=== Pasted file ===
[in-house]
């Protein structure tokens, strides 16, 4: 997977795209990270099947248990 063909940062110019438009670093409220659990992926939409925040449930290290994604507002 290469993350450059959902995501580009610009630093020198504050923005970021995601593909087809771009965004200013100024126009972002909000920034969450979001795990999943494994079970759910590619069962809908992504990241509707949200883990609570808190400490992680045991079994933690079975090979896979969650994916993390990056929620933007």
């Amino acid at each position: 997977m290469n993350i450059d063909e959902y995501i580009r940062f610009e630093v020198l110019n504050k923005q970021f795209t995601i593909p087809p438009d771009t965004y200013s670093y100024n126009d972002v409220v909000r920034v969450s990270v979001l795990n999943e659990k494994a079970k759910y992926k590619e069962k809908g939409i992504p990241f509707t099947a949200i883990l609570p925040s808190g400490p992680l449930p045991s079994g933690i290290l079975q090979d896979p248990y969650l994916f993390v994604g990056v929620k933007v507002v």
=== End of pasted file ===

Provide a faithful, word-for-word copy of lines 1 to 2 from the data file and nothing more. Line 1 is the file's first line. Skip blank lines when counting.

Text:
[in-house]
């Protein structure tokens, strides 16, 4: 997977795209990270099947248990 063909940062110019438009670093409220659990992926939409925040449930290290994604507002 290469993350450059959902995501580009610009630093020198504050923005970021995601593909087809771009965004200013100024126009972002909000920034969450979001795990999943494994079970759910590619069962809908992504990241509707949200883990609570808190400490992680045991079994933690079975090979896979969650994916993390990056929620933007």